I had written this article describing the qualities of McDonald's (NYSE:MCD) a while back. It contains an evaluation of McDonald's and it turns out that McDonald's is a stock with strong growth and fundamentals, a desirable chart and a strong balance sheet. Although it has many qualities, McDonald's has declined considerably from its high and is now close to its 52-week low. We never know if it will drop further. Therefore, I will describe a safe way of entering the position through this article.
But first, here is a daily chart of McDonald's:
Through the chart, it seems like McDonald's has reached a strong short-term support which it tested three times in just the past half a year. It also is oversold (RSI: 30.9), and looks very much like it's due for a rebound, but like life, the stock market is very much unpredictable and it might be better to have some sort of insurance as we enter the position. Here is one method I recommend:
This strategy, by far, is my favorite strategy of accumulating shares. In the table below, I show a few put options that I am considering to sell.
|Strike Price||Expiry||Premium||Effective Entry Price|
The Dec. 2012 and Jan. 2013 options are for investors who want to get into the position sooner; the Mar. 2013 and Jan. 2014 options are for investors who can and want to wait long term.
Below, I will use the $82.50 Mar 2013 option as an example of how the trade can be profitable for any direction the stock goes. I personally prefer the March 2013 put as its time frame, to me, is just right - about 4-5 months is about how long I am willing to wait. Its Implied Volatility (IV) is also higher than the Dec 2012 and Jan 2013 puts, at 19.60. Although this number is still low, one could either wait for a better IV, which could be achieved before earnings or just make do with the lower-than-usual premiums now.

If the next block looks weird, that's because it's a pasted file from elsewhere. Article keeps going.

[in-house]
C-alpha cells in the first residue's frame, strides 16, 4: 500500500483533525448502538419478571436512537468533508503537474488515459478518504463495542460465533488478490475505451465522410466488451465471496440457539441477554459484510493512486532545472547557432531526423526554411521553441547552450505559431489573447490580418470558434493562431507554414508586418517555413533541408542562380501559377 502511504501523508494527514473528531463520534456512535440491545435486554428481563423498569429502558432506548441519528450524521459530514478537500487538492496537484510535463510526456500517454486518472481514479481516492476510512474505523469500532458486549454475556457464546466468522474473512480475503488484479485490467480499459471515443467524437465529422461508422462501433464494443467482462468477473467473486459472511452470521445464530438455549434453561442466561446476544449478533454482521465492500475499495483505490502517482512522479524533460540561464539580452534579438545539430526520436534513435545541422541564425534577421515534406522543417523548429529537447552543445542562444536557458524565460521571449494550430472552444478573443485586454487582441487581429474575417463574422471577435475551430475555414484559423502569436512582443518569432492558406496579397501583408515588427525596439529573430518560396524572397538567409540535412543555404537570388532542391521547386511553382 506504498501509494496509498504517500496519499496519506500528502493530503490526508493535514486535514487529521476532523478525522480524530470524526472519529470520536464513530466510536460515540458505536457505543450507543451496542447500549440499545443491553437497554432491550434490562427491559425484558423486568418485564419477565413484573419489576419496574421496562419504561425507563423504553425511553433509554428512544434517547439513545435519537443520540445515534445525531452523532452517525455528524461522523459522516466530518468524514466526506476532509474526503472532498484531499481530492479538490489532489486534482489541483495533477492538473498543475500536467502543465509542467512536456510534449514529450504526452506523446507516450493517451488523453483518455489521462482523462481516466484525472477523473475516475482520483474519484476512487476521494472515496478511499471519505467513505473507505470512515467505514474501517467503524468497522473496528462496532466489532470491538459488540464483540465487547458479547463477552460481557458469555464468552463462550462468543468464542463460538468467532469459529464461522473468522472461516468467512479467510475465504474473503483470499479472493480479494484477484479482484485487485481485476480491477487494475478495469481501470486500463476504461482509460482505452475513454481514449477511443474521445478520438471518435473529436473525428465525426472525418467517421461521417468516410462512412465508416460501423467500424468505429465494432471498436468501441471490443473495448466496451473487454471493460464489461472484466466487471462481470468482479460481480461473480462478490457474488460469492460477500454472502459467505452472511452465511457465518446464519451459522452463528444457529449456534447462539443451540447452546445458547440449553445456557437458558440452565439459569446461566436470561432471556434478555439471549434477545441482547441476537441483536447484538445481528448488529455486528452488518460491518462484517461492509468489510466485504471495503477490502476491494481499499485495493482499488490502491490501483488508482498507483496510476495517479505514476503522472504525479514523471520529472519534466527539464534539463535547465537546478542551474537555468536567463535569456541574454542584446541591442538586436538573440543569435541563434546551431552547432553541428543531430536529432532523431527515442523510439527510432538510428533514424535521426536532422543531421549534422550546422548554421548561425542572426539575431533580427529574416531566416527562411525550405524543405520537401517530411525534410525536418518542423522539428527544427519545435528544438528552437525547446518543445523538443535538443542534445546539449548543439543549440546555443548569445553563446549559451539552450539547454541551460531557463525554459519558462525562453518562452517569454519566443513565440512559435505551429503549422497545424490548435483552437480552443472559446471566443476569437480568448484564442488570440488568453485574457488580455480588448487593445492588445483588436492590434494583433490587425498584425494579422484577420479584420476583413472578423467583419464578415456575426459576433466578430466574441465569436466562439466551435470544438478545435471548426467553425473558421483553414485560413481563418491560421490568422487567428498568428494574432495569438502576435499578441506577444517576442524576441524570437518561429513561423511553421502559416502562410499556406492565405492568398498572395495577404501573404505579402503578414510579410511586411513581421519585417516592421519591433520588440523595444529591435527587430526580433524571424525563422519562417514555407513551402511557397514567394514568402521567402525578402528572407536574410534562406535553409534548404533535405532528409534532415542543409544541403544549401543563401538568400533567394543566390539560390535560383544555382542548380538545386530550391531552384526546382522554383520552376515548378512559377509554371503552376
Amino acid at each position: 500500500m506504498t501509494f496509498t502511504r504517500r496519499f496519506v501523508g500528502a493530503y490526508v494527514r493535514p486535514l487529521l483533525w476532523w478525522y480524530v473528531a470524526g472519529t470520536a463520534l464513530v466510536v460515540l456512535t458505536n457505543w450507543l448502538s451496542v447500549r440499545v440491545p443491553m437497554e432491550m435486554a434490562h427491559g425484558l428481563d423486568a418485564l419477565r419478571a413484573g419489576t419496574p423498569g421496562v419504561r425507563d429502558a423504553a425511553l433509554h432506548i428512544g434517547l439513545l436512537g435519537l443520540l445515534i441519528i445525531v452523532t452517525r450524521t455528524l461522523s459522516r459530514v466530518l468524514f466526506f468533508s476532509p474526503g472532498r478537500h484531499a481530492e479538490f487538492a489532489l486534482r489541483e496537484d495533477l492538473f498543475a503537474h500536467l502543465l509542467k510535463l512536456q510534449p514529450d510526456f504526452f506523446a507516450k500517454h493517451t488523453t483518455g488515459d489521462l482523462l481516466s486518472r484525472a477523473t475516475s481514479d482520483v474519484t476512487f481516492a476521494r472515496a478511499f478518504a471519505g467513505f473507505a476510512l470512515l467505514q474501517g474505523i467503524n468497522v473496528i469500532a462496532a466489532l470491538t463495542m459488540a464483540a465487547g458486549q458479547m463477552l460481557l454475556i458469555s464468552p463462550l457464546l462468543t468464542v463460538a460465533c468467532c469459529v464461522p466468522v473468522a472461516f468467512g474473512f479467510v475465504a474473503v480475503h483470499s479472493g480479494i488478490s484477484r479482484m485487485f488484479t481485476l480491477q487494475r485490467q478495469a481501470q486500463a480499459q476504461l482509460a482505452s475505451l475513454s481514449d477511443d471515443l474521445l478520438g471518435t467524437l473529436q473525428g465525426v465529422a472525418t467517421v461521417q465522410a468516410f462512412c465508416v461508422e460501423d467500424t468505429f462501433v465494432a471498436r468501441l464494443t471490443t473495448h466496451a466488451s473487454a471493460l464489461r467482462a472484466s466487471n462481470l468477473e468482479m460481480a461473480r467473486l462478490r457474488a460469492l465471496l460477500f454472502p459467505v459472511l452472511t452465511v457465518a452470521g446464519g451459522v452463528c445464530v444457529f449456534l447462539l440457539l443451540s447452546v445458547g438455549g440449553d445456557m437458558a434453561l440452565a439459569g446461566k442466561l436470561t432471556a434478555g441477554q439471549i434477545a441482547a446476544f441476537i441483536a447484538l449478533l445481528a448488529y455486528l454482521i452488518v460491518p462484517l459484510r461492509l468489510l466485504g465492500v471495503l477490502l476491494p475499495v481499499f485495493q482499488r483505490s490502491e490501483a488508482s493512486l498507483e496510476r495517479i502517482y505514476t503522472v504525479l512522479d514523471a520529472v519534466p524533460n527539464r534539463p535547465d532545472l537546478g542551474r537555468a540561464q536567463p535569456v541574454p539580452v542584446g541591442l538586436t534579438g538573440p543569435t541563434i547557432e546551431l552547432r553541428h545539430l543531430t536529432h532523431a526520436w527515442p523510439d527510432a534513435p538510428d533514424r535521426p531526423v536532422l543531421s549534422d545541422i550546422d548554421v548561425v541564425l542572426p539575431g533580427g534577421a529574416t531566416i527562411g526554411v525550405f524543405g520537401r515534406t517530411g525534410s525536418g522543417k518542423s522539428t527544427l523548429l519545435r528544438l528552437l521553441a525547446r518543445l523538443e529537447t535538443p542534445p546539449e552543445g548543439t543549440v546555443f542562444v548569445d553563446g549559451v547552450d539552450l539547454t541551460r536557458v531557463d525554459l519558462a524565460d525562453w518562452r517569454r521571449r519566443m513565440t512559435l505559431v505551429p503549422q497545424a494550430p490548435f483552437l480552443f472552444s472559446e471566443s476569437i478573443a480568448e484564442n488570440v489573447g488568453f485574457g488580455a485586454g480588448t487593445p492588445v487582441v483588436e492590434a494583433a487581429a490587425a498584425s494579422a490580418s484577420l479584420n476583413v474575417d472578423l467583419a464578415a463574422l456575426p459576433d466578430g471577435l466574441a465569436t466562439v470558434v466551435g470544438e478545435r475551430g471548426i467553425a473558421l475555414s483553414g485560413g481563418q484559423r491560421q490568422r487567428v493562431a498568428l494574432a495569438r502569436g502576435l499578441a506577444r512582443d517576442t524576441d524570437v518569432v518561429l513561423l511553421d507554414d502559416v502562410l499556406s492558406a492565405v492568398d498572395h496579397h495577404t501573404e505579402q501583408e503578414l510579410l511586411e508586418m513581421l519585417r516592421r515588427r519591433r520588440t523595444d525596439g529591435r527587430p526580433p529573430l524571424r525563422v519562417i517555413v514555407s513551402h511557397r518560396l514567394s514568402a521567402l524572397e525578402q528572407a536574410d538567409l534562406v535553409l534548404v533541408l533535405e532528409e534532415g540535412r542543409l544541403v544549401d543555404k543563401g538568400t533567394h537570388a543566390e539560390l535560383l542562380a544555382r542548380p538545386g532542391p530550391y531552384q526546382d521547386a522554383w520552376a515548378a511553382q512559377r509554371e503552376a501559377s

Scenario 1: Stock stays between $82.50 and $87.46 (today's price) at expiry
In this scenario, the option will expire worthless and one will get to keep the premium. Following this, one can either sell another option or use this cash to buy the shares immediately - the premium received would lower the average price of the shares bought.
Scenario 2: Stock rises above $87.46 (today's price) at expiry
In this scenario, the option will expire worthless and one will get to keep the premium. This scenario might not be favorable to one as the average price of the shares bought, even after being lowered by the premium, would still be higher than the market price today.
Two ways to solve this problem is:
1. Have shares in McDonald's beforehand. The profit gained from the shares rising would offset the higher average price of the shares paid.
2. Roll out to another expiry to gain even more premium before buying the shares.
Scenario 3: Stock drops below $82.50 at expiry
In this scenario, one would be obliged to buy 100 McDonald's shares at $82.50 each. But, after counting the premium in, the effective buying price decreases to $80.46 per share. Like scenario 2, this might not be favorable to an investor if McDonald's price falls below $80.46. But, I think that this is highly unlikely, as McDonald's is a company with a steady flow of earnings and that will cushion the plunge. Even if it drops below $80.46, I would view it as a pleasant surprise and buy more shares.
The put selling option strategy is one that is good in a number of ways:
1. It can effectively lower one's entry price
2. It provides a good cushion for one, one can cut his loss considerably (if the stock plunges). On the other hand, one can also increase his gain considerably (if stock jumps).
3. One does not need to monitor his position too often.
These are just some merits of the put-selling strategy. I like to use this method on stocks that have good fundamentals but have dropped considerably from their high. Even so, please do your due diligence before trading.
All prices shown in this article are prices based on the closing on Monday, 5th November 2012.